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Monday, August 8, 2011     FOR YOUR EYES ONLY

Cash crunch: Al Qaida raises funds online to 'feed widows and orphans' of 'the martyred'

BAGHDAD — Al Qaida has appealed for funds to support its network in Iraq.

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Al Qaida in Iraq has acknowledged that it lacked money for support operations in the insurgency war in Iraq. A leading Al Qaida agent said this has hampered payment to families of those killed in attacking Iraqi and U.S. targets.

"A few days ago a brother was martyred, leaving behind a wife and children," Al Qaida Web site administrator Seif Saad said. "There is no need to explain how we were running here and there to collect money for their minimum requirements of life."


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In a statement on July 26, Saad said Al Qaida urgently needed money for the families of those killed in operations. He said Al Qaida was trying to support thousands of widows and orphans of casualties.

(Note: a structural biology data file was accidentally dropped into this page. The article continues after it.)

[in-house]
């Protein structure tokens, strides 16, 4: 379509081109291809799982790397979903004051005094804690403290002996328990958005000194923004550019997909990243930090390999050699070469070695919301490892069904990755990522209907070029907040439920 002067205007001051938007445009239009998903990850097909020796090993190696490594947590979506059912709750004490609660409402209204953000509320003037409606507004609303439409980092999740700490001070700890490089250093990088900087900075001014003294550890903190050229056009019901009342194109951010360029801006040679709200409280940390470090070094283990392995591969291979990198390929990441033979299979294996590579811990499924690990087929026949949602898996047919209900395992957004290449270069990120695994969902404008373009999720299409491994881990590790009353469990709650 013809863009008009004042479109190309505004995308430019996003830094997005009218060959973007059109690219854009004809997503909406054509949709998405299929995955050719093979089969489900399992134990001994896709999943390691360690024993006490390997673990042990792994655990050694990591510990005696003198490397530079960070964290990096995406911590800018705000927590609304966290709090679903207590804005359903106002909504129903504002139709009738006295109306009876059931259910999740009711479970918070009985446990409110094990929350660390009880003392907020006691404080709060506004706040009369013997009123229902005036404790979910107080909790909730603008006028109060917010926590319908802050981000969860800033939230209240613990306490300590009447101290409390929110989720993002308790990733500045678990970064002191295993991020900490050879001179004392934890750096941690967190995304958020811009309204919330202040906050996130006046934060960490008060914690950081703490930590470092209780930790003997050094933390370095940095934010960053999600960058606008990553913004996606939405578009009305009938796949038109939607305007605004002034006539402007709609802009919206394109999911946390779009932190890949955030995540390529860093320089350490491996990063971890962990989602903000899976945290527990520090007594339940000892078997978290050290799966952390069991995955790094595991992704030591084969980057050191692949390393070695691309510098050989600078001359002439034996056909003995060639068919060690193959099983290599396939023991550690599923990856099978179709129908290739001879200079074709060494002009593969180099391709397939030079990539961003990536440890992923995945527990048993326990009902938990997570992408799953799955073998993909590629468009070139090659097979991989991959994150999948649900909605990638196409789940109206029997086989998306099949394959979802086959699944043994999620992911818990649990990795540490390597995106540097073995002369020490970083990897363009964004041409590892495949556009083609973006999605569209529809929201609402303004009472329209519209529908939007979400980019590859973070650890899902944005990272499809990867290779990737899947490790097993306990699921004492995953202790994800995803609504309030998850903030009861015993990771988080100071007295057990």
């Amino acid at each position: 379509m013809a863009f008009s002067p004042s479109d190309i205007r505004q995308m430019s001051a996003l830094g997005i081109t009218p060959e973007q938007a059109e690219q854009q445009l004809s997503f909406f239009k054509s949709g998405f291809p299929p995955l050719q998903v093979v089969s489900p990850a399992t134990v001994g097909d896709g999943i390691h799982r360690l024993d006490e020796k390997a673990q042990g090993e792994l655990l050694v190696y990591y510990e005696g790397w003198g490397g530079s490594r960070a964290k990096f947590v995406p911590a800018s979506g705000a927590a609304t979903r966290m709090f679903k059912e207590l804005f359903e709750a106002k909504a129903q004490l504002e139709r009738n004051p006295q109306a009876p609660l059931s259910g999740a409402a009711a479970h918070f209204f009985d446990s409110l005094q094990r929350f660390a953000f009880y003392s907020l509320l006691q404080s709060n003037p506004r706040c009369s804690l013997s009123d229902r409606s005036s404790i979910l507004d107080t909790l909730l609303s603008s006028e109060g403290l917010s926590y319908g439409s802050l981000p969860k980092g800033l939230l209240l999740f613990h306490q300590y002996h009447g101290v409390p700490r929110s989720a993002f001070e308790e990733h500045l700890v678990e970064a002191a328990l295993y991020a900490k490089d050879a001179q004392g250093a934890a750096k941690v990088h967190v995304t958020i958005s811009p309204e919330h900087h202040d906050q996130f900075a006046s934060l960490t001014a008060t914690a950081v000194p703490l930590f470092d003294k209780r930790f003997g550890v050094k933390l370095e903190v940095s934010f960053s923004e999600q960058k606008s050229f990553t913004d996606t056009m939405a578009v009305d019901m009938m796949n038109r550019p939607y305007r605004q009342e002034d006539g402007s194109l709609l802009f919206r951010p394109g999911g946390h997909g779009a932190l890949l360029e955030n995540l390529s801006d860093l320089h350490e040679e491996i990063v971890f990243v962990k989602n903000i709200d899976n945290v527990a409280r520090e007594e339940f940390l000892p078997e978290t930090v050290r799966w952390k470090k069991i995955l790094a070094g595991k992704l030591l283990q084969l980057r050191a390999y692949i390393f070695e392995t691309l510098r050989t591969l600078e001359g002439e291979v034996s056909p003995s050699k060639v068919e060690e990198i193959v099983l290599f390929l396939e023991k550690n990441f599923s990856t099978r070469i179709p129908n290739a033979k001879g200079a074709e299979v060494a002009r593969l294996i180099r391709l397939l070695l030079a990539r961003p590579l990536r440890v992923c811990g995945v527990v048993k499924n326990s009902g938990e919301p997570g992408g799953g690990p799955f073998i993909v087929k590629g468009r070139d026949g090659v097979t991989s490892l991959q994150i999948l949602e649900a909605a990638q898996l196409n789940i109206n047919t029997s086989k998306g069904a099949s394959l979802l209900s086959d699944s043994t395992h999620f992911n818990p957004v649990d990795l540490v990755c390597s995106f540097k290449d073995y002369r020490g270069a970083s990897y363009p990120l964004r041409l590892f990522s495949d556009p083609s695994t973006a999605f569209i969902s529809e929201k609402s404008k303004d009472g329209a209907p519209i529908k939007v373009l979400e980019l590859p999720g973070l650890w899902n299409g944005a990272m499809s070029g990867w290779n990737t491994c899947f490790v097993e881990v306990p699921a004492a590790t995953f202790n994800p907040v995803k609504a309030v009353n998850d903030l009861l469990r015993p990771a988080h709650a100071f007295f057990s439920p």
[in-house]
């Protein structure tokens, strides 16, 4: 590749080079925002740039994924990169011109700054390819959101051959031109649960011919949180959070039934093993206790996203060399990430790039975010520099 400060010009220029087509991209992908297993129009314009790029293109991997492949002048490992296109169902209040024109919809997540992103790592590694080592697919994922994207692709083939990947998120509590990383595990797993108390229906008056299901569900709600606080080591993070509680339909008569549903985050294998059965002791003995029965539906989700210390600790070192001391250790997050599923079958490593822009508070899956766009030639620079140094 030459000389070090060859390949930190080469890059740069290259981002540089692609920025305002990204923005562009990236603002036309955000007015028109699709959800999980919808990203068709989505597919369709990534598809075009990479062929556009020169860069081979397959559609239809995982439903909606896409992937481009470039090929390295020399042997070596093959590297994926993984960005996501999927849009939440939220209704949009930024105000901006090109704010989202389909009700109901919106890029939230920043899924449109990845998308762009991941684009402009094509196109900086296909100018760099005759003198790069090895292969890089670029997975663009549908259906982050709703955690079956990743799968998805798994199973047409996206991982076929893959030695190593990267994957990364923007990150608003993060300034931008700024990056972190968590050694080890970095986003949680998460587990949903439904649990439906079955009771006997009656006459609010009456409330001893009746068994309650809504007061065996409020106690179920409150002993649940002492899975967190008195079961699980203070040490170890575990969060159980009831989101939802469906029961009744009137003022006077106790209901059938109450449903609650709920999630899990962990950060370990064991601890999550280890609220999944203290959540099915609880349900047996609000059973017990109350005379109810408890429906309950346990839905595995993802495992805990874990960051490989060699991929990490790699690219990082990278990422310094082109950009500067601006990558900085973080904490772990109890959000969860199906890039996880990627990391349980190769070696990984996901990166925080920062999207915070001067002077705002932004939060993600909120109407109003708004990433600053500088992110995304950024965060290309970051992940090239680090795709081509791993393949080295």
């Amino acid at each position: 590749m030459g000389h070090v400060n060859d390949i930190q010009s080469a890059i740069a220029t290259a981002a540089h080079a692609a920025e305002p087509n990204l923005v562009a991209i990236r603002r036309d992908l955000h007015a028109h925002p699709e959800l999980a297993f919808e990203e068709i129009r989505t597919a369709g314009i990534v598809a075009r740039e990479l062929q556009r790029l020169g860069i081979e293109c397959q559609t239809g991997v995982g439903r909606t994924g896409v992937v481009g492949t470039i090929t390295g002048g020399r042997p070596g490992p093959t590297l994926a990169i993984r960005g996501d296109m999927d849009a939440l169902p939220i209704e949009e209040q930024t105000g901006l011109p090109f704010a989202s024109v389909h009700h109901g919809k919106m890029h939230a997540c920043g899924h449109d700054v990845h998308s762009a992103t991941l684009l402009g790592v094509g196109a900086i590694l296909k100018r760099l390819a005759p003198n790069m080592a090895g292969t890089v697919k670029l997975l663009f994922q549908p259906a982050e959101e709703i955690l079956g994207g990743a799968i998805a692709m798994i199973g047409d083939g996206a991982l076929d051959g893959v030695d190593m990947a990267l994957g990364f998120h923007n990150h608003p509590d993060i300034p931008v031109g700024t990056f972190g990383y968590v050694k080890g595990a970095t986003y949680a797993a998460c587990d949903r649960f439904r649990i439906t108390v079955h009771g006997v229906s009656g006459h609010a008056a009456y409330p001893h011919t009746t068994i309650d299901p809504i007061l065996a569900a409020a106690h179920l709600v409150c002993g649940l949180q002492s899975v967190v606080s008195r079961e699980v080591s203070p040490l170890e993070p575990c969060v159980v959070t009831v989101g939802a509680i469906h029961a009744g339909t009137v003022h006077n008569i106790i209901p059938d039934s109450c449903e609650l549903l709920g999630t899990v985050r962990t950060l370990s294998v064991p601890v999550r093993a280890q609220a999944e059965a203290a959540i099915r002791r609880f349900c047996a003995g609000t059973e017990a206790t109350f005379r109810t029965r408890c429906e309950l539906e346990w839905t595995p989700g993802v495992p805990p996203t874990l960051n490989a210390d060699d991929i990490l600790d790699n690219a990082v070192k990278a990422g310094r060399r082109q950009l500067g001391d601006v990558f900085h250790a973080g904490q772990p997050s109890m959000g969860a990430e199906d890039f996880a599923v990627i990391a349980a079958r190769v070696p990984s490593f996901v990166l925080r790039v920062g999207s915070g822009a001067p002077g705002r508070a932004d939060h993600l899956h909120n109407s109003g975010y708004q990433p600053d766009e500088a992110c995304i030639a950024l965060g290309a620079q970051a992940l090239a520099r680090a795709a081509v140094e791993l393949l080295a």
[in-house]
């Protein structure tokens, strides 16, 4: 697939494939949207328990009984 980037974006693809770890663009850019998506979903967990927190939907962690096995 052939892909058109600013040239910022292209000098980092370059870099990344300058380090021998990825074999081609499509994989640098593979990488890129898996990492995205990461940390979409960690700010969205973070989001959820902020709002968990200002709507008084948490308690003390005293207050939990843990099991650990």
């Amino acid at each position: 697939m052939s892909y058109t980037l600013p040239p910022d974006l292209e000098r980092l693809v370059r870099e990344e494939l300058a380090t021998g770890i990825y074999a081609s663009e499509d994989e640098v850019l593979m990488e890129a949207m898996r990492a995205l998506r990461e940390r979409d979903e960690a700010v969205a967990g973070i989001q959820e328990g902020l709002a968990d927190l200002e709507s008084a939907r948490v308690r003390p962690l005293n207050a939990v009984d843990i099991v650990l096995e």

"We need this to feed widows and orphans," Saad, who represented the Al Qaida-aligned Islamic State of Iraq, said in a statement on an Al Qaida forum.

On July 26, an Al Qaida fighter and his two children were killed when a car bomb exploded prematurely near Kirkuk. Earlier, officials reported the dismantling of an Al Qaida cell that killed more than 100 people in Baghdad.

The appeal came in wake of U.S. intelligence assessments that Al Qaida in Iraq was encountering increasing financial difficulties. The assessment said Al Qaida has sought to raise money through criminal activities, including bank robberies.

This marked the third Al Qaida appeal in less than a year. In 2010, Al Qaida also appealed for money for operations in Afghanistan and Pakistan.

Al Qaida has urged its fighters to help raise their own funds for operations. In his statement, Saad proposed that operatives use their weapons to extort Iraqi and foreign companies as well as news agencies and wealthy families. The protection money, he said, should amount to two percent of assets.

Not everybody agreed with Saad. Another Al Qaida website administrator, who gave his name as Mohammed Abdul Hadi, said extortion should be used only against Iraqi Shi'ites.

"All the Shi'ites, including merchants or government officials, are infidels and confiscating their money is part of jihad," Abdul Hadi wrote in the Al Qaida forum.



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